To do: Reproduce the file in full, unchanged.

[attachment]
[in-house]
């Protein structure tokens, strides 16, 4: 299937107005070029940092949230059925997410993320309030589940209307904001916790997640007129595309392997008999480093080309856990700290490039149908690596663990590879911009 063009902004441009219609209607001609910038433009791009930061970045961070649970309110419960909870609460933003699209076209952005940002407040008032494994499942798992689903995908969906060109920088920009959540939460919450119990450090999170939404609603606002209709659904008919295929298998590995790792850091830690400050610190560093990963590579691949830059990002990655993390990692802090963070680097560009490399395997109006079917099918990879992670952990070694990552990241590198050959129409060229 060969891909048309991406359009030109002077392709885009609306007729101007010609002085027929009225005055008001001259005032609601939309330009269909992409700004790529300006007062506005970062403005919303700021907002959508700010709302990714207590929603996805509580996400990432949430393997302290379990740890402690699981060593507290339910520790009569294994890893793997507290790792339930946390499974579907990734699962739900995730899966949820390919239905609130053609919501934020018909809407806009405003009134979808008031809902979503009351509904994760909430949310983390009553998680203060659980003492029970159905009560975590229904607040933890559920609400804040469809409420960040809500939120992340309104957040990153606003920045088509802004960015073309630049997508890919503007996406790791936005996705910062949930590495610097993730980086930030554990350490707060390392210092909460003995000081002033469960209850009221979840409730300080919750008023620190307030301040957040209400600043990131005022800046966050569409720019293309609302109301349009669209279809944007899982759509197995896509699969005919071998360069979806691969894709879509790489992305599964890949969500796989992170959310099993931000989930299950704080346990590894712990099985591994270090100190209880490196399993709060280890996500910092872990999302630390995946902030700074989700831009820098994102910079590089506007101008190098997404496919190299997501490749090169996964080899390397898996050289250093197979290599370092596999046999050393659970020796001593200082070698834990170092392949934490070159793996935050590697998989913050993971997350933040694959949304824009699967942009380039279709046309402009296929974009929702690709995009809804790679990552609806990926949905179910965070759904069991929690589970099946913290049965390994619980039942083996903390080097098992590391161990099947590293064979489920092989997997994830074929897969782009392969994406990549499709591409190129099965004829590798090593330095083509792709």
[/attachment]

[in-house]
């Protein structure tokens, strides 16, 4: 299937107005070029940092949230059925997410993320309030589940209307904001916790997640007129595309392997008999480093080309856990700290490039149908690596663990590879911009 063009902004441009219609209607001609910038433009791009930061970045961070649970309110419960909870609460933003699209076209952005940002407040008032494994499942798992689903995908969906060109920088920009959540939460919450119990450090999170939404609603606002209709659904008919295929298998590995790792850091830690400050610190560093990963590579691949830059990002990655993390990692802090963070680097560009490399395997109006079917099918990879992670952990070694990552990241590198050959129409060229 060969891909048309991406359009030109002077392709885009609306007729101007010609002085027929009225005055008001001259005032609601939309330009269909992409700004790529300006007062506005970062403005919303700021907002959508700010709302990714207590929603996805509580996400990432949430393997302290379990740890402690699981060593507290339910520790009569294994890893793997507290790792339930946390499974579907990734699962739900995730899966949820390919239905609130053609919501934020018909809407806009405003009134979808008031809902979503009351509904994760909430949310983390009553998680203060659980003492029970159905009560975590229904607040933890559920609400804040469809409420960040809500939120992340309104957040990153606003920045088509802004960015073309630049997508890919503007996406790791936005996705910062949930590495610097993730980086930030554990350490707060390392210092909460003995000081002033469960209850009221979840409730300080919750008023620190307030301040957040209400600043990131005022800046966050569409720019293309609302109301349009669209279809944007899982759509197995896509699969005919071998360069979806691969894709879509790489992305599964890949969500796989992170959310099993931000989930299950704080346990590894712990099985591994270090100190209880490196399993709060280890996500910092872990999302630390995946902030700074989700831009820098994102910079590089506007101008190098997404496919190299997501490749090169996964080899390397898996050289250093197979290599370092596999046999050393659970020796001593200082070698834990170092392949934490070159793996935050590697998989913050993971997350933040694959949304824009699967942009380039279709046309402009296929974009929702690709995009809804790679990552609806990926949905179910965070759904069991929690589970099946913290049965390994619980039942083996903390080097098992590391161990099947590293064979489920092989997997994830074929897969782009392969994406990549499709591409190129099965004829590798090593330095083509792709």